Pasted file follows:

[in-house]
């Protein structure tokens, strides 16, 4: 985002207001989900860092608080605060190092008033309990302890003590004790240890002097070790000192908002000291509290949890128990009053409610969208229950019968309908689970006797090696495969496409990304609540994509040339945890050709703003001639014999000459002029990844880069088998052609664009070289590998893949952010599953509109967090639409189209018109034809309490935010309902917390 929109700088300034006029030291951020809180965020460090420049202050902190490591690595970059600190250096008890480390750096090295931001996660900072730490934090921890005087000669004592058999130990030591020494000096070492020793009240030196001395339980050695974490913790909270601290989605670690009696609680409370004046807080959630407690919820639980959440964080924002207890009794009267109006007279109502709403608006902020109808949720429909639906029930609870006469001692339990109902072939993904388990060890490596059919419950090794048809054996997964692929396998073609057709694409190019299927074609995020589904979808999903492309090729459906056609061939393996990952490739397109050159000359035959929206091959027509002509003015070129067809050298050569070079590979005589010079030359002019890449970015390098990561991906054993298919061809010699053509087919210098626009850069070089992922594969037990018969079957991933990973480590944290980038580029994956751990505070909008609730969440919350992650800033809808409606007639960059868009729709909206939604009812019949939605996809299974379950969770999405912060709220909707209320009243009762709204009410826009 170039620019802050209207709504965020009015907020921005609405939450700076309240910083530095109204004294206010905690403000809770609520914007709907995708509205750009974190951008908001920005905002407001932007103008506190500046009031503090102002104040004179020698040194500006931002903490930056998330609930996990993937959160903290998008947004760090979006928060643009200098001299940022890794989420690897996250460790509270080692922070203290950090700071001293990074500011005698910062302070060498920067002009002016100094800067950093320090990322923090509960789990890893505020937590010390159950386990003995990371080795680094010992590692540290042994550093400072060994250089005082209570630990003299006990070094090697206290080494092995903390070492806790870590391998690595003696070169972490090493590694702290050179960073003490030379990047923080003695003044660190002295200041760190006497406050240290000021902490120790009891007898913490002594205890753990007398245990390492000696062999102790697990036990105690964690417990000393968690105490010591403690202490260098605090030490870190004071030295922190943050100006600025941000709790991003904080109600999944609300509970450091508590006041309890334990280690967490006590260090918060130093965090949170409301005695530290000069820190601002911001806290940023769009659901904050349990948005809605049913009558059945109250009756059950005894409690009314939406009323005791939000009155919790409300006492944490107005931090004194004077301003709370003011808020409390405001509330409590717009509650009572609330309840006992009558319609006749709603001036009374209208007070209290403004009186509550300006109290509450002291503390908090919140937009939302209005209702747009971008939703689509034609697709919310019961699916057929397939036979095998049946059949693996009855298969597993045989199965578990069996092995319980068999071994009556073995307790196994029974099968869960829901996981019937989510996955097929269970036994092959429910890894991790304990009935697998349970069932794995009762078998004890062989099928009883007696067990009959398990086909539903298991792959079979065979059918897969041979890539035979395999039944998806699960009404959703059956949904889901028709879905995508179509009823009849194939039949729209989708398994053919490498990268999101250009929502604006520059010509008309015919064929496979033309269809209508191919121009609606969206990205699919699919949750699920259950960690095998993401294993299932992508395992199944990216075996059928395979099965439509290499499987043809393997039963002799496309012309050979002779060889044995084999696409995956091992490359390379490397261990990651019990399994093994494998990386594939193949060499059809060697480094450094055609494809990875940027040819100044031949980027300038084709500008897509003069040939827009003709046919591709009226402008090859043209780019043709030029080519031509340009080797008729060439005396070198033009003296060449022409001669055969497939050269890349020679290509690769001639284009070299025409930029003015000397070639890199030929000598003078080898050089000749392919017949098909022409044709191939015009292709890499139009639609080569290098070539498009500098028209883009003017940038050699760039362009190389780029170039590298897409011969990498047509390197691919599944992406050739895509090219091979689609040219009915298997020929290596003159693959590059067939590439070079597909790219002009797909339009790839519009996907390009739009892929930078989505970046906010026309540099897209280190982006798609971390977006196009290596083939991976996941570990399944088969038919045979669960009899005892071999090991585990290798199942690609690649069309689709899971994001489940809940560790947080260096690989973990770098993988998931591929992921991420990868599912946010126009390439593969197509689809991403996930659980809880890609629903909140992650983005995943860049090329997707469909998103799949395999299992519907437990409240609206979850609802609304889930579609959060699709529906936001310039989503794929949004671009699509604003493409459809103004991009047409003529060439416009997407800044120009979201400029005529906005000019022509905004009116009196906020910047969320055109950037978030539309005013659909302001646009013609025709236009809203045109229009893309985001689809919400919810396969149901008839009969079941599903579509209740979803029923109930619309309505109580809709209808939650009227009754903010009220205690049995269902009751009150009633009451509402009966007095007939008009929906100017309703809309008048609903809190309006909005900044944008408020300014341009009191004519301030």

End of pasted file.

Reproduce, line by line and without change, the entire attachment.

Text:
[in-house]
């Protein structure tokens, strides 16, 4: 985002207001989900860092608080605060190092008033309990302890003590004790240890002097070790000192908002000291509290949890128990009053409610969208229950019968309908689970006797090696495969496409990304609540994509040339945890050709703003001639014999000459002029990844880069088998052609664009070289590998893949952010599953509109967090639409189209018109034809309490935010309902917390 929109700088300034006029030291951020809180965020460090420049202050902190490591690595970059600190250096008890480390750096090295931001996660900072730490934090921890005087000669004592058999130990030591020494000096070492020793009240030196001395339980050695974490913790909270601290989605670690009696609680409370004046807080959630407690919820639980959440964080924002207890009794009267109006007279109502709403608006902020109808949720429909639906029930609870006469001692339990109902072939993904388990060890490596059919419950090794048809054996997964692929396998073609057709694409190019299927074609995020589904979808999903492309090729459906056609061939393996990952490739397109050159000359035959929206091959027509002509003015070129067809050298050569070079590979005589010079030359002019890449970015390098990561991906054993298919061809010699053509087919210098626009850069070089992922594969037990018969079957991933990973480590944290980038580029994956751990505070909008609730969440919350992650800033809808409606007639960059868009729709909206939604009812019949939605996809299974379950969770999405912060709220909707209320009243009762709204009410826009 170039620019802050209207709504965020009015907020921005609405939450700076309240910083530095109204004294206010905690403000809770609520914007709907995708509205750009974190951008908001920005905002407001932007103008506190500046009031503090102002104040004179020698040194500006931002903490930056998330609930996990993937959160903290998008947004760090979006928060643009200098001299940022890794989420690897996250460790509270080692922070203290950090700071001293990074500011005698910062302070060498920067002009002016100094800067950093320090990322923090509960789990890893505020937590010390159950386990003995990371080795680094010992590692540290042994550093400072060994250089005082209570630990003299006990070094090697206290080494092995903390070492806790870590391998690595003696070169972490090493590694702290050179960073003490030379990047923080003695003044660190002295200041760190006497406050240290000021902490120790009891007898913490002594205890753990007398245990390492000696062999102790697990036990105690964690417990000393968690105490010591403690202490260098605090030490870190004071030295922190943050100006600025941000709790991003904080109600999944609300509970450091508590006041309890334990280690967490006590260090918060130093965090949170409301005695530290000069820190601002911001806290940023769009659901904050349990948005809605049913009558059945109250009756059950005894409690009314939406009323005791939000009155919790409300006492944490107005931090004194004077301003709370003011808020409390405001509330409590717009509650009572609330309840006992009558319609006749709603001036009374209208007070209290403004009186509550300006109290509450002291503390908090919140937009939302209005209702747009971008939703689509034609697709919310019961699916057929397939036979095998049946059949693996009855298969597993045989199965578990069996092995319980068999071994009556073995307790196994029974099968869960829901996981019937989510996955097929269970036994092959429910890894991790304990009935697998349970069932794995009762078998004890062989099928009883007696067990009959398990086909539903298991792959079979065979059918897969041979890539035979395999039944998806699960009404959703059956949904889901028709879905995508179509009823009849194939039949729209989708398994053919490498990268999101250009929502604006520059010509008309015919064929496979033309269809209508191919121009609606969206990205699919699919949750699920259950960690095998993401294993299932992508395992199944990216075996059928395979099965439509290499499987043809393997039963002799496309012309050979002779060889044995084999696409995956091992490359390379490397261990990651019990399994093994494998990386594939193949060499059809060697480094450094055609494809990875940027040819100044031949980027300038084709500008897509003069040939827009003709046919591709009226402008090859043209780019043709030029080519031509340009080797008729060439005396070198033009003296060449022409001669055969497939050269890349020679290509690769001639284009070299025409930029003015000397070639890199030929000598003078080898050089000749392919017949098909022409044709191939015009292709890499139009639609080569290098070539498009500098028209883009003017940038050699760039362009190389780029170039590298897409011969990498047509390197691919599944992406050739895509090219091979689609040219009915298997020929290596003159693959590059067939590439070079597909790219002009797909339009790839519009996907390009739009892929930078989505970046906010026309540099897209280190982006798609971390977006196009290596083939991976996941570990399944088969038919045979669960009899005892071999090991585990290798199942690609690649069309689709899971994001489940809940560790947080260096690989973990770098993988998931591929992921991420990868599912946010126009390439593969197509689809991403996930659980809880890609629903909140992650983005995943860049090329997707469909998103799949395999299992519907437990409240609206979850609802609304889930579609959060699709529906936001310039989503794929949004671009699509604003493409459809103004991009047409003529060439416009997407800044120009979201400029005529906005000019022509905004009116009196906020910047969320055109950037978030539309005013659909302001646009013609025709236009809203045109229009893309985001689809919400919810396969149901008839009969079941599903579509209740979803029923109930619309309505109580809709209808939650009227009754903010009220205690049995269902009751009150009633009451509402009966007095007939008009929906100017309703809309008048609903809190309006909005900044944008408020300014341009009191004519301030």